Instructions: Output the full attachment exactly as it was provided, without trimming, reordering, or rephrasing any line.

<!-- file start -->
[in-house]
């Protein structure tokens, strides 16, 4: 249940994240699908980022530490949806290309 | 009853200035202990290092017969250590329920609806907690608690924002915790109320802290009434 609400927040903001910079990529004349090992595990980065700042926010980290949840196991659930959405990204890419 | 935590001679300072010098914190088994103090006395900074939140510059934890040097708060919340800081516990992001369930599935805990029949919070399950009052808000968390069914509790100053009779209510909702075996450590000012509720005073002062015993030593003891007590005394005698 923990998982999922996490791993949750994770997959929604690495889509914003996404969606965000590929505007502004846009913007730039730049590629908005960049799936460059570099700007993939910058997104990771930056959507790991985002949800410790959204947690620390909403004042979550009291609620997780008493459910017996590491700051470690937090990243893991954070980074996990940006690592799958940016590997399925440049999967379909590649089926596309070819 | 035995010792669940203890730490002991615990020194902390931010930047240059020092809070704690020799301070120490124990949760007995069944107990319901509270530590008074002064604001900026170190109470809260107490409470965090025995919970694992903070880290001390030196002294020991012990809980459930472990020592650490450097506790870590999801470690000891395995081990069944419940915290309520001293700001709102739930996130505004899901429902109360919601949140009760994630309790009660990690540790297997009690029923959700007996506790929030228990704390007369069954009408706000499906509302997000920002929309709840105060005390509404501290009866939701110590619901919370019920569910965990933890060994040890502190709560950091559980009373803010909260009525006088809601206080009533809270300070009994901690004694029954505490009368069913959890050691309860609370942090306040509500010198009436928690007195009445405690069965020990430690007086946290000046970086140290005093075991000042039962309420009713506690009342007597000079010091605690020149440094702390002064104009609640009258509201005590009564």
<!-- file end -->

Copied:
[in-house]
């Protein structure tokens, strides 16, 4: 249940994240699908980022530490949806290309 | 009853200035202990290092017969250590329920609806907690608690924002915790109320802290009434 609400927040903001910079990529004349090992595990980065700042926010980290949840196991659930959405990204890419 | 935590001679300072010098914190088994103090006395900074939140510059934890040097708060919340800081516990992001369930599935805990029949919070399950009052808000968390069914509790100053009779209510909702075996450590000012509720005073002062015993030593003891007590005394005698 923990998982999922996490791993949750994770997959929604690495889509914003996404969606965000590929505007502004846009913007730039730049590629908005960049799936460059570099700007993939910058997104990771930056959507790991985002949800410790959204947690620390909403004042979550009291609620997780008493459910017996590491700051470690937090990243893991954070980074996990940006690592799958940016590997399925440049999967379909590649089926596309070819 | 035995010792669940203890730490002991615990020194902390931010930047240059020092809070704690020799301070120490124990949760007995069944107990319901509270530590008074002064604001900026170190109470809260107490409470965090025995919970694992903070880290001390030196002294020991012990809980459930472990020592650490450097506790870590999801470690000891395995081990069944419940915290309520001293700001709102739930996130505004899901429902109360919601949140009760994630309790009660990690540790297997009690029923959700007996506790929030228990704390007369069954009408706000499906509302997000920002929309709840105060005390509404501290009866939701110590619901919370019920569910965990933890060994040890502190709560950091559980009373803010909260009525006088809601206080009533809270300070009994901690004694029954505490009368069913959890050691309860609370942090306040509500010198009436928690007195009445405690069965020990430690007086946290000046970086140290005093075991000042039962309420009713506690009342007597000079010091605690020149440094702390002064104009609640009258509201005590009564």